In them, I found understanding and solace, enthralling plot lines, and places where I felt at home. I also found community, other fangirls, and inspiration to pick up my pen and keep writing. Here's what I love most about Rainbow Rowell's books:
I can't think of a Rainbow Rowell book where I didn't laugh. Beth and Jennifer in Attachments, Scotty in Landline, and Baz in Carry On kept me laughing with their one-liners and shenanigans.
Lincoln & Beth in Attachments. Art by Irena Freitas.
“Imagine—you're a pixie, and you have a daughter, and you name her Trixie. Trixie the pixie. [...] It’s like being a fairy named Mary,” he goes on. “Or a vampire named Gampire,” I say. “Gampire isn’t even a proper name, Snow. You’re terrible at this game.”
— Rainbow Rowell, Carry On
Levi in Fangirl. Art by Simini Blocker. Purchasable here.
It's really obvious to me that these books come straight from the heart and really go deep. Both Eleanor's and Park's family situations and Georgie's marriage are two particular examples of this, but basically every Rainbow book is heartfelt. I really feel the emotion and meaning behind every word, like the author's heart and soul were poured into the pages.
"Eleanor was right. She never looked nice. She looked like art, and art wasn't supposed to look nice; it was supposed to make you feel something."
— Rainbow Rowell, Eleanor & Park
Left: Eleanor and Park. Art by Simini Blocker.
The stories are well-crafted, and so are the characters. While no book is without its flaws, I find that Rainbow Rowell's characters and the situations they encounter are both extremely relatable. I love both from the very first page.
“He kissed her like he was drawing a perfectly straight line. He kissed her in India ink.”
― Rainbow Rowell, Landline
Quote from Landline. Art by Jen. Download this wallpaper here.
“Sometimes writing is running downhill, your fingers jerking behind you on the keyboard the way your legs do when they can’t quite keep up with gravity.”
― Rainbow Rowell, Fangirl
Simon & Baz from Carry On. Art by Leela Wagner. Purchasable here.
Sometimes I get so caught up in Rainbow Rowell's worlds that I forget that they're "just a book." Even when a co-worker is reading illicit emails or there's a magical telephone involved, I always believe in it. They feel so undeniably real to me, and I get lost in their pages. Those kinds of books are my absolute favorites.
And I'm not the only one who feels this way--Rainbow Rowell has a whole community of fellow fans who pour their love for her books into fan posts, tweets, and... well, fan art, as I'm sure you can tell from this post. A lot of the fan art has even been collected and made into merchandise and incorporated into her books. This print of Eleanor and Park was one of the first exposures I ever had to the couple. And it's all thanks to Rainbow Rowell's fantastic writing and how real she makes these books seem. Her readers can't help but show their appreciation and thanks in the outpouring of this art as they try to make these characters come to life.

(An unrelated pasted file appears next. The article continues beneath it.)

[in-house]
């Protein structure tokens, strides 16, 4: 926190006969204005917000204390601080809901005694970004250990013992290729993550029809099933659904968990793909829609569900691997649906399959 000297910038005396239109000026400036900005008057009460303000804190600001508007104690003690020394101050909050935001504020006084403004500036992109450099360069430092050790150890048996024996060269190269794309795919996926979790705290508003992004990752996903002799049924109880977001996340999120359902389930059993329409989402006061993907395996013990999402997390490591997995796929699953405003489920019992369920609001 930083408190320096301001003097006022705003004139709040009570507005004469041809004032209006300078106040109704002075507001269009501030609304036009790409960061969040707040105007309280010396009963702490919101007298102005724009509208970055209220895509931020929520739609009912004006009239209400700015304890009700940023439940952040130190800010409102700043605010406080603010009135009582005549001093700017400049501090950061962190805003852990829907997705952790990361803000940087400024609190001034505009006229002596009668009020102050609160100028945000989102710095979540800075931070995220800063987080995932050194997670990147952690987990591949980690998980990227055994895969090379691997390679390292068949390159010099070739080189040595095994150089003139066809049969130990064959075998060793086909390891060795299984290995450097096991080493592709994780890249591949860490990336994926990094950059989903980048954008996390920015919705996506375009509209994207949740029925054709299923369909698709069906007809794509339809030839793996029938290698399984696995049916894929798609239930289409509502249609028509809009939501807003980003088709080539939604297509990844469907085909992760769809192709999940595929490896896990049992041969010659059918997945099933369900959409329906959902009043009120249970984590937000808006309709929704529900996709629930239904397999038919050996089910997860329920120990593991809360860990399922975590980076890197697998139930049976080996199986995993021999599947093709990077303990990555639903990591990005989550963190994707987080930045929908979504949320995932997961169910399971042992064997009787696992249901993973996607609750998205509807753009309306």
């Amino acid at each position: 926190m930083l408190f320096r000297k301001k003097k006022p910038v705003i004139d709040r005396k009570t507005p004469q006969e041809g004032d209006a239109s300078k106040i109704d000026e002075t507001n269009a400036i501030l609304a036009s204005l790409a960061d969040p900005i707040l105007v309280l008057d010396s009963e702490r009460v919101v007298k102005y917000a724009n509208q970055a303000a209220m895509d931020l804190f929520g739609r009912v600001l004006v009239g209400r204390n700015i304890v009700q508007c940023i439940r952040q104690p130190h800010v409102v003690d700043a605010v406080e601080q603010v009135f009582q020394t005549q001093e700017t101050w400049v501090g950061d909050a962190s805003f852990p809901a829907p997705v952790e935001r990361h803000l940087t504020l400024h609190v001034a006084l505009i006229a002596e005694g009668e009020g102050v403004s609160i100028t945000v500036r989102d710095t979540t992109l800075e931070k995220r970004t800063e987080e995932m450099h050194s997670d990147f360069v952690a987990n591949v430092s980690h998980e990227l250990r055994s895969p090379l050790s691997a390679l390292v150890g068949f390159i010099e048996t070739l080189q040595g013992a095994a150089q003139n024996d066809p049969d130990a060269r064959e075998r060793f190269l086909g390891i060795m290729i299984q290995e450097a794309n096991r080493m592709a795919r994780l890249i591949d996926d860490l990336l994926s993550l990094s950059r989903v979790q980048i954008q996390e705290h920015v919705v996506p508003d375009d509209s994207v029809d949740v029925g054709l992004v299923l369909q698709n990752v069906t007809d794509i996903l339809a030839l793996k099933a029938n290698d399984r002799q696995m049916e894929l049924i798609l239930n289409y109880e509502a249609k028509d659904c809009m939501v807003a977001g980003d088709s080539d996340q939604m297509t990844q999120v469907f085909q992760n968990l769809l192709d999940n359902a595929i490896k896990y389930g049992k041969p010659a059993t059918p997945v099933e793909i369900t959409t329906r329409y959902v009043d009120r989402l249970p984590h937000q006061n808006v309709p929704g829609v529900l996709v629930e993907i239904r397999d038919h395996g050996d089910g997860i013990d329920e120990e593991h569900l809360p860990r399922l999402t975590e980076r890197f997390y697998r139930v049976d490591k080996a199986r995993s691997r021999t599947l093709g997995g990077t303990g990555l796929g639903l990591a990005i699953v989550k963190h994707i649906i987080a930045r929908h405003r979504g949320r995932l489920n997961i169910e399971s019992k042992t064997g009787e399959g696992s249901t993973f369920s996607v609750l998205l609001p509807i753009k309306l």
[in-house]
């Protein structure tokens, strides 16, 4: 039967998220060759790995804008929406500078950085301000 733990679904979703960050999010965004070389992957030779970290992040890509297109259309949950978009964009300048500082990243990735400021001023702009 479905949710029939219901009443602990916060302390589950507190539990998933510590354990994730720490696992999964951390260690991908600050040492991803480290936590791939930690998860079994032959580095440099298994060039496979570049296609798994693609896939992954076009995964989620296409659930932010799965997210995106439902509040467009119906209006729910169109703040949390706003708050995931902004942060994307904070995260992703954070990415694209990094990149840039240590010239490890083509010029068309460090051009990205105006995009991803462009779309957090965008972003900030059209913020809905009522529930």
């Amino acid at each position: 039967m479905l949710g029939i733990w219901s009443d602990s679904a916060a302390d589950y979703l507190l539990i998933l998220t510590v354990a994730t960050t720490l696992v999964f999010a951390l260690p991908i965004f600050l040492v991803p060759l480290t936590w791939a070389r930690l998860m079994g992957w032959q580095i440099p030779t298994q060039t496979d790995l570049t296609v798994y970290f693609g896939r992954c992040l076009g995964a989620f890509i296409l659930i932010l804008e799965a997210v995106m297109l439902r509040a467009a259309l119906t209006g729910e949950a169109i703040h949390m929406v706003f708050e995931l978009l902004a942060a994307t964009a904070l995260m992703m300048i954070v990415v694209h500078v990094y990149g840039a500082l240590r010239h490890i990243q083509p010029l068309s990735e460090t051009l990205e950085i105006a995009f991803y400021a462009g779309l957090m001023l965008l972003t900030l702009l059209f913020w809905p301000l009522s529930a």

Eleanor and Park. Art by Simini Blocker.
The realness of these books is probably because their author, who lives in Nebraska, is dedicated to writing about life in all its messy, real glory. According to the about page on her website, "Sometimes she writes about teenagers. Sometimes she writes about adults. But she always writes about people who talk a lot. And people who feel like they’re screwing up. And people who fall in love."
And does she write about those things? Absolutely, yes. Does she make them seem absolutely, 100% real? In so many different ways. In the big, romantic gestures and in the smallest of moments, she succeeds in making them feel so real and so important.
“I didn't know love could leave the lights on all the time.” ― Rainbow Rowell, Attachments
Rainbow Rowell's books are honest, down-to-earth, and relatable... and each of them helped and changed me a little bit more. I've found myself in each of Rainbow Rowell's heroes and heroines. In Cath, I found an anxious yet valuable heroine who was so much like me--thanks to Fangirl, I felt understood. In Eleanor from Eleanor & Park, I found a heroine with the same body type as me with an intense penchant for 80s music. In Lincoln from Attachments, I found an idealist, a fellow hopeless romantic (and in Beth and Jennifer, I found two best friends). In Georgie from Landline, I found a writer who sometimes felt very lost and clung too much to the past like I do. In Simon Snow, I found someone who went along with what everyone else wanted for him... for a while... which is something I very much related to. In the pages of every single Rainbow Rowell book, I found myself. That's a gift I'm incredibly grateful for.
“I just wanted to tell you that I'm going to carry on. As I am.”
― Rainbow Rowell, Carry On
L-R Beth from Attachments, Eleanor from Eleanor and Park, Cath from Fangirl, and Georgie from Landline. Art by Irena Freitas.
Have you read any of Rainbow Rowell's books? What's your favorite book and character?